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11

The short answer is: 2128 operations, no known birthday-like attack. The long answer: when HMAC was first published, it came with a security proof, tailored for iterated constructions like Merkle-Damgård. In a MD hash function (MD4, MD5 and the whole SHA family are MD hash functions), the data to hash is processed by blocks with a compression function: the ...


10

The hand-waving argument goes thus: when you accumulate $n$ hash outputs, you are actually producing $n^3/6$ triplets, each of them having probability $t^{-2}$ to be a three-way collision (where $t = |T|$, i.e. the size of the output space). So you should expect the first three-way collision to appear when $n^3/6 = t^2$, i.e. $n = 6·t^{2/3}$. For a perfect ...


8

A collision is between two values. If you take a random pair of values you get a 1/2n chance of having a collision. With 2n/2 values you have about 2n-1 pairs, so you could expect about 1/2 chance of collision. (That's just the "intuitive way" of thinking about it; in practice, there are mathematical details.)


7

Comparing a brute force attack on DES (with $2^{56}$ operations) to a birthday attack on CMAC (with $2^{64}$ operations) would appear to be an apples-to-Volkswagen comparison; they are assuming two things are similar, when they really aren't. The brute force attack on DES involves obtaining a single plaintext/ciphertext block pair, and then going through ...


5

The method described in the link you cited is based on Floyd's cycle finding algorithm, also known as "the tortoise and the hare" algorithm. This is a general-purpose algorithm for detecting cycles in iterated maps, which I will first describe below. Specifically, consider the sequence $(x_i)$ defined by $x_i = H(x_{i-1})$ for some map $H$ and some initial ...


4

Let's first calculate the chance that every value is unique. The chance of two values picked being unique is $H - 1 \over H$ because when picking the second value you only have $H - 1$ unique picks left, with one pick being non-unique. Picking a third number has a chance of $H - 2 \over H$ to be unique, so the total chance of picking 3 unique numbers is ${H ...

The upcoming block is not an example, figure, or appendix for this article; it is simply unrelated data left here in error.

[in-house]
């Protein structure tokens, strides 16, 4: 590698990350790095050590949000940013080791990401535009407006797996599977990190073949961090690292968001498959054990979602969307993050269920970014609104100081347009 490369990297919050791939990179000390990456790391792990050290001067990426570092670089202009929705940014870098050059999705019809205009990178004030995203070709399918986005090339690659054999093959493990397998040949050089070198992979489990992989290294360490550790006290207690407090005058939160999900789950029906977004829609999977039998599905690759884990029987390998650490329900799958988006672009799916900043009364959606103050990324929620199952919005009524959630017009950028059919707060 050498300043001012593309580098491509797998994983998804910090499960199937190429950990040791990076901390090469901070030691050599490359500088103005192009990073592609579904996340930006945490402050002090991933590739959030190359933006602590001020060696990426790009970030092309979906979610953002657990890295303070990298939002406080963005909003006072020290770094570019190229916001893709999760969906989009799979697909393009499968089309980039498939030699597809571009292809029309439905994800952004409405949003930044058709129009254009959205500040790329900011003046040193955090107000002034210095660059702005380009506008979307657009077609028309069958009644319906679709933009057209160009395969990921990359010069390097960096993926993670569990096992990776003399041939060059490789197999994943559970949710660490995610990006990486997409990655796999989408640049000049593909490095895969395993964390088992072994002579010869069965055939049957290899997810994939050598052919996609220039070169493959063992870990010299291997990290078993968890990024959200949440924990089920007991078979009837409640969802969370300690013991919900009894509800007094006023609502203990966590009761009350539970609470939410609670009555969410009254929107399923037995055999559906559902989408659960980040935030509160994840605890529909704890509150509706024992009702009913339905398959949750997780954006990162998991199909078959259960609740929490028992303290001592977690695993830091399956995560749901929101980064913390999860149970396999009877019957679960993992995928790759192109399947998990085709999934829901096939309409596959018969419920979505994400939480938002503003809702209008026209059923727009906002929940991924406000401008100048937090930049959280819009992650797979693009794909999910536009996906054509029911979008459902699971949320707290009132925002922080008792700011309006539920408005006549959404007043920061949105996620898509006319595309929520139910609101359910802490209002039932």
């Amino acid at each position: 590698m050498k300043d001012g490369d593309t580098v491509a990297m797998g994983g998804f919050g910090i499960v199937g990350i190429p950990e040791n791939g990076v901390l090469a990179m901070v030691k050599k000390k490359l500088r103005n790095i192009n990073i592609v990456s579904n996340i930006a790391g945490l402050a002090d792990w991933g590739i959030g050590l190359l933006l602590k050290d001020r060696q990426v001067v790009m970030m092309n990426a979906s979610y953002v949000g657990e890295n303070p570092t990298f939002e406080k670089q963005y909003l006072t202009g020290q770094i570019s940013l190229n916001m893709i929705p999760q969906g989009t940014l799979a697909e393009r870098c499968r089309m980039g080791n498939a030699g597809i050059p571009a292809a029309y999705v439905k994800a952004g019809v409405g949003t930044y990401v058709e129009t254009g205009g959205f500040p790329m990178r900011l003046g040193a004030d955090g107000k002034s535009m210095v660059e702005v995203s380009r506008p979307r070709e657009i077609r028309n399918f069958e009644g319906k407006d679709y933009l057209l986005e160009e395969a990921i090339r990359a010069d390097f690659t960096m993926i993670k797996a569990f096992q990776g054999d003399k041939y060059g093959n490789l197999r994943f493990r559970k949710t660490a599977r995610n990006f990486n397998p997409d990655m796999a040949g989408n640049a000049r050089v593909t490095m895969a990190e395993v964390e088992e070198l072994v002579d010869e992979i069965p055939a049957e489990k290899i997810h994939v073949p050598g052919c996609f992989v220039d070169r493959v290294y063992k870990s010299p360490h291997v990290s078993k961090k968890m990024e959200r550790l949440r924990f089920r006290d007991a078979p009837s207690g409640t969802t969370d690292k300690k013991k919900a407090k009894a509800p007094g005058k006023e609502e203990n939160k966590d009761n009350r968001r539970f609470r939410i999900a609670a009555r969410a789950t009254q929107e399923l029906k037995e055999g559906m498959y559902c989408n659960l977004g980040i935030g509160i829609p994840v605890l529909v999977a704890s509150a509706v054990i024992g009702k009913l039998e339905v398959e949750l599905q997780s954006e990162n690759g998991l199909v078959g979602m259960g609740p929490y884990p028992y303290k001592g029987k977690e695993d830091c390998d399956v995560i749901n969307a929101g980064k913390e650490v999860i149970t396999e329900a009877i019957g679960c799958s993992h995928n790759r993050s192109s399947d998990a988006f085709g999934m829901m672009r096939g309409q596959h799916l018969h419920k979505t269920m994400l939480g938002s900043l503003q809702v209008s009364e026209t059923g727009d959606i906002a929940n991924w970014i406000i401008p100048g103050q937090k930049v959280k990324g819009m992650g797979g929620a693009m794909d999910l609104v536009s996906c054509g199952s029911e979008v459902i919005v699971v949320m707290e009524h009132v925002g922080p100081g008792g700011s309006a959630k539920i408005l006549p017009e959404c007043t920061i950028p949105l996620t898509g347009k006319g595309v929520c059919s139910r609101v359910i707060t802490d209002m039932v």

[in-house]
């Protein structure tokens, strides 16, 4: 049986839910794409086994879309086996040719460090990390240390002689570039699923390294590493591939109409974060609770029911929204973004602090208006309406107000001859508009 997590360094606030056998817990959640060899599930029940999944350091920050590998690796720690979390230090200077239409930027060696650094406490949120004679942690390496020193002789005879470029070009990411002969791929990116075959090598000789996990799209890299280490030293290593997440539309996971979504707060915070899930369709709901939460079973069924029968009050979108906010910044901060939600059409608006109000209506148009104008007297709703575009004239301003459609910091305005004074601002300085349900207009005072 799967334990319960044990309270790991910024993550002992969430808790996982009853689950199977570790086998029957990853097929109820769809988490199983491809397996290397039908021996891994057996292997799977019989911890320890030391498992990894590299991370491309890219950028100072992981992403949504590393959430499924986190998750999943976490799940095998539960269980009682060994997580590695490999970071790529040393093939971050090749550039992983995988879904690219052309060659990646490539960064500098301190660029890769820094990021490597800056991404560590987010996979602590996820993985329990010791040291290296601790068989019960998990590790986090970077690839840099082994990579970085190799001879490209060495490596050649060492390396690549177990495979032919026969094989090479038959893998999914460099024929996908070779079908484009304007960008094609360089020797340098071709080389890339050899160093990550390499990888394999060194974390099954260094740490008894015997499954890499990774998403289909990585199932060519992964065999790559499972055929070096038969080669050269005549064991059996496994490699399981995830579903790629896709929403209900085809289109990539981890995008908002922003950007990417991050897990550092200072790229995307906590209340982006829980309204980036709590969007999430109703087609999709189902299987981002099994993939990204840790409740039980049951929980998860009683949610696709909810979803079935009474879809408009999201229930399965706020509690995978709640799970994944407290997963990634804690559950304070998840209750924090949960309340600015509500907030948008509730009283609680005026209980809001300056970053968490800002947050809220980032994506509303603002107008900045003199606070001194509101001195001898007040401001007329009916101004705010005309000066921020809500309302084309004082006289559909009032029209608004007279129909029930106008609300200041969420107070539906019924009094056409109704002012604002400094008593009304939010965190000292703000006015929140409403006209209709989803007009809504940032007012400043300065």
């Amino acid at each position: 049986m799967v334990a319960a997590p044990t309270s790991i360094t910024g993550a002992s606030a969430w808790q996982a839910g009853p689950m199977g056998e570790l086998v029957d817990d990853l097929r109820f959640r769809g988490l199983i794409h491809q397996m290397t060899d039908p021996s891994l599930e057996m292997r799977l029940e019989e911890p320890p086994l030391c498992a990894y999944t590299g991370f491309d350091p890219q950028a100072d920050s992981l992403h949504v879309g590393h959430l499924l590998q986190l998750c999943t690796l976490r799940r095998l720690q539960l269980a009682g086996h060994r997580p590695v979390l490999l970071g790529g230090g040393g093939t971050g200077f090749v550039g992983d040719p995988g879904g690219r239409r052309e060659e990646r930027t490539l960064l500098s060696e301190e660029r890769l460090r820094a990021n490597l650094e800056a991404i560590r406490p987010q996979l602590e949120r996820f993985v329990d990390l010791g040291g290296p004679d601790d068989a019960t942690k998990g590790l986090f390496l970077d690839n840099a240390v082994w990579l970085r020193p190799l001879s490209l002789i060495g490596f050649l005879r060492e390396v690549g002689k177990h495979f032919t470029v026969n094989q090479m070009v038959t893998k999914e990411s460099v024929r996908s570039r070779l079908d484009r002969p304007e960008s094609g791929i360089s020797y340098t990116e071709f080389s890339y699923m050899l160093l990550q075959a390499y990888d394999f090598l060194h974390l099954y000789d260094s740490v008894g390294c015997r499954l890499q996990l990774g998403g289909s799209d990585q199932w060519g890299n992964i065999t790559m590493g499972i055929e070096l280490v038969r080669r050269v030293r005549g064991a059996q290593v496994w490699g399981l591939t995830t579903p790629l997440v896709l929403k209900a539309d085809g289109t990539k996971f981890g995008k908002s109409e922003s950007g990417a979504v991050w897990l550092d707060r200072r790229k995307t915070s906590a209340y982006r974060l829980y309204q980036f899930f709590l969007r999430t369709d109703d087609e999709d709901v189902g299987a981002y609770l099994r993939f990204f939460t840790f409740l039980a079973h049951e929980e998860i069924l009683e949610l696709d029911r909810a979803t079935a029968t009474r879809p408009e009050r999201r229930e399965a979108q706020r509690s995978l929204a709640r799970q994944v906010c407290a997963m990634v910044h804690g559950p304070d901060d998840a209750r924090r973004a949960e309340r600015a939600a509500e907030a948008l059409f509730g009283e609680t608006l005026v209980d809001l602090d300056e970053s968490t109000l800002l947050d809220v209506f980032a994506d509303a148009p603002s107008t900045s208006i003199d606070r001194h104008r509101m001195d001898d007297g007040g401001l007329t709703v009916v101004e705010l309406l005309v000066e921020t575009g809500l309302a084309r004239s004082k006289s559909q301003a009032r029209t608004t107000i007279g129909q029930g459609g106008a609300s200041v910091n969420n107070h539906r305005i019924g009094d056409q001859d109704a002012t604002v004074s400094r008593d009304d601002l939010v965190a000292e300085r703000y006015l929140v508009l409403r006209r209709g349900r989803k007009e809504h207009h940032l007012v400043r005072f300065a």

4

I am literally quoting the paper here. You should really try to read the paper properly first before asking questions. In the notion of [22] the adversary does not get credit for finding any old collision. The adversary must still find a collision $M, M'$ but now $M$ is not allowed to depend on the key: the adversary must choose it before the key $K$ is ...


2

Here is a slightly different approach: The total number of ways to pick $n$ numbers among $H$ value allowing repetition (and with the order of picking counted in) is $A=H^n$. The number of ways to pick without repetitions is $B=\frac{H!}{(H-n)!}.$ Clearly, the probability you want to compute is $(A-B)/A=1-B/A$. Now, does $B/A$ contains the exponential you ...


2

I think the simple way of looking at it is that it's because the number of pairs between items is roughly proportional to the square of the number of items. Consider: 2 items-> 1 pair: AB 3 items-> 3 pairs: AB AC BC 4 items-> 6 pairs: AB AC AD BC BD CD 5 items->10 pairs: AB AC AD AE BC BD BE CD CE DE 6 items->15 pairs: AB AC AD AE AF BC BD ...


1

Here's yet another similar way to get this approximation. Consider every pairing of n elements from H, ignoring elements paired with themselves but not requiring that the elements be unique. i.e. $Let\ H_n=\{n\ elements\ chosen\ from\ H\}, P_n=\{(h_i,h_j) | h_i,h_j \in H_n\ and\ i\ne j\}$.Each element can be matched with any other element, so there are ...



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